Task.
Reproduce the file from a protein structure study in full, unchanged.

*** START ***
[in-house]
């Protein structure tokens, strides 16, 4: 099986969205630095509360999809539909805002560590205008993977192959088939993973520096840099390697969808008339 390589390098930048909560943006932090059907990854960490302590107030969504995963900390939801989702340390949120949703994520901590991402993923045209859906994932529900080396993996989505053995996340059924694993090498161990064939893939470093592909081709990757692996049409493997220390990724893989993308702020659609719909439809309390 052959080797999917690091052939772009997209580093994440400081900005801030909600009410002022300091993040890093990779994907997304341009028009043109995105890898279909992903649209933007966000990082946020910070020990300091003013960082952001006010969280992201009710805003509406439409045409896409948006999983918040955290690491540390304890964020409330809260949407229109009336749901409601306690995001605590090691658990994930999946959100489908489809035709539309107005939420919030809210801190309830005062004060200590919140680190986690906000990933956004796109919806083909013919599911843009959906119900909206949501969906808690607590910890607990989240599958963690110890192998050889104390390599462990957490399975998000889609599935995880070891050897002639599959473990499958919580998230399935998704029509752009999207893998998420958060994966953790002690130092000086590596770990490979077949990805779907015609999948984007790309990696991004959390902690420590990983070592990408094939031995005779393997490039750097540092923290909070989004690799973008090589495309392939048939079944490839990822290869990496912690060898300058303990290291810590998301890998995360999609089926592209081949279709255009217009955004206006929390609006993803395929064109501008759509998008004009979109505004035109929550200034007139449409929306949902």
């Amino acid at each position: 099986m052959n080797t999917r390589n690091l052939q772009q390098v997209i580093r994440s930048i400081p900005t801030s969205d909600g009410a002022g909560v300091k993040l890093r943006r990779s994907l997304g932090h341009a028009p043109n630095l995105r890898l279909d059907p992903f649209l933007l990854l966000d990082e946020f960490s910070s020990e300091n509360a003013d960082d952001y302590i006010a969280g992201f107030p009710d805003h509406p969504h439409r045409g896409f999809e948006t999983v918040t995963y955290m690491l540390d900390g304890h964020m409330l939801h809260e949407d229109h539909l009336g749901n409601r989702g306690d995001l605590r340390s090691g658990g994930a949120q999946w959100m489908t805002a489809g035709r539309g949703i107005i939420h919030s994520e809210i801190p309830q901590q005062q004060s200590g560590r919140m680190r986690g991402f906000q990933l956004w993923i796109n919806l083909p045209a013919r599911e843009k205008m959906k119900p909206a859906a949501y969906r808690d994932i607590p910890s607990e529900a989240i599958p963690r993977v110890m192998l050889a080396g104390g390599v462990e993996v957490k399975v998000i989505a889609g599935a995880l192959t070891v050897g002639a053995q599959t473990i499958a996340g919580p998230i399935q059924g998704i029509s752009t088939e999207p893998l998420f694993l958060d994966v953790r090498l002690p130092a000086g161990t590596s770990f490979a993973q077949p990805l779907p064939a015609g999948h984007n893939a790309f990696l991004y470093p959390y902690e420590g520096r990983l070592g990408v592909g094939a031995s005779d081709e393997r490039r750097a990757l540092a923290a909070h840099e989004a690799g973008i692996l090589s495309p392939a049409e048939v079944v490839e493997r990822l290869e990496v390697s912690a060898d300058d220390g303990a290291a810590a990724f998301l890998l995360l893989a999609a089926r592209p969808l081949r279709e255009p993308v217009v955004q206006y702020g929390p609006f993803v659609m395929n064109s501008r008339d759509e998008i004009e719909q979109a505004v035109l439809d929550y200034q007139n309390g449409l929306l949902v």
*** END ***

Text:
[in-house]
């Protein structure tokens, strides 16, 4: 099986969205630095509360999809539909805002560590205008993977192959088939993973520096840099390697969808008339 390589390098930048909560943006932090059907990854960490302590107030969504995963900390939801989702340390949120949703994520901590991402993923045209859906994932529900080396993996989505053995996340059924694993090498161990064939893939470093592909081709990757692996049409493997220390990724893989993308702020659609719909439809309390 052959080797999917690091052939772009997209580093994440400081900005801030909600009410002022300091993040890093990779994907997304341009028009043109995105890898279909992903649209933007966000990082946020910070020990300091003013960082952001006010969280992201009710805003509406439409045409896409948006999983918040955290690491540390304890964020409330809260949407229109009336749901409601306690995001605590090691658990994930999946959100489908489809035709539309107005939420919030809210801190309830005062004060200590919140680190986690906000990933956004796109919806083909013919599911843009959906119900909206949501969906808690607590910890607990989240599958963690110890192998050889104390390599462990957490399975998000889609599935995880070891050897002639599959473990499958919580998230399935998704029509752009999207893998998420958060994966953790002690130092000086590596770990490979077949990805779907015609999948984007790309990696991004959390902690420590990983070592990408094939031995005779393997490039750097540092923290909070989004690799973008090589495309392939048939079944490839990822290869990496912690060898300058303990290291810590998301890998995360999609089926592209081949279709255009217009955004206006929390609006993803395929064109501008759509998008004009979109505004035109929550200034007139449409929306949902």
């Amino acid at each position: 099986m052959n080797t999917r390589n690091l052939q772009q390098v997209i580093r994440s930048i400081p900005t801030s969205d909600g009410a002022g909560v300091k993040l890093r943006r990779s994907l997304g932090h341009a028009p043109n630095l995105r890898l279909d059907p992903f649209l933007l990854l966000d990082e946020f960490s910070s020990e300091n509360a003013d960082d952001y302590i006010a969280g992201f107030p009710d805003h509406p969504h439409r045409g896409f999809e948006t999983v918040t995963y955290m690491l540390d900390g304890h964020m409330l939801h809260e949407d229109h539909l009336g749901n409601r989702g306690d995001l605590r340390s090691g658990g994930a949120q999946w959100m489908t805002a489809g035709r539309g949703i107005i939420h919030s994520e809210i801190p309830q901590q005062q004060s200590g560590r919140m680190r986690g991402f906000q990933l956004w993923i796109n919806l083909p045209a013919r599911e843009k205008m959906k119900p909206a859906a949501y969906r808690d994932i607590p910890s607990e529900a989240i599958p963690r993977v110890m192998l050889a080396g104390g390599v462990e993996v957490k399975v998000i989505a889609g599935a995880l192959t070891v050897g002639a053995q599959t473990i499958a996340g919580p998230i399935q059924g998704i029509s752009t088939e999207p893998l998420f694993l958060d994966v953790r090498l002690p130092a000086g161990t590596s770990f490979a993973q077949p990805l779907p064939a015609g999948h984007n893939a790309f990696l991004y470093p959390y902690e420590g520096r990983l070592g990408v592909g094939a031995s005779d081709e393997r490039r750097a990757l540092a923290a909070h840099e989004a690799g973008i692996l090589s495309p392939a049409e048939v079944v490839e493997r990822l290869e990496v390697s912690a060898d300058d220390g303990a290291a810590a990724f998301l890998l995360l893989a999609a089926r592209p969808l081949r279709e255009p993308v217009v955004q206006y702020g929390p609006f993803v659609m395929n064109s501008r008339d759509e998008i004009e719909q979109a505004v035109l439809d929550y200034q007139n309390g449409l929306l949902v």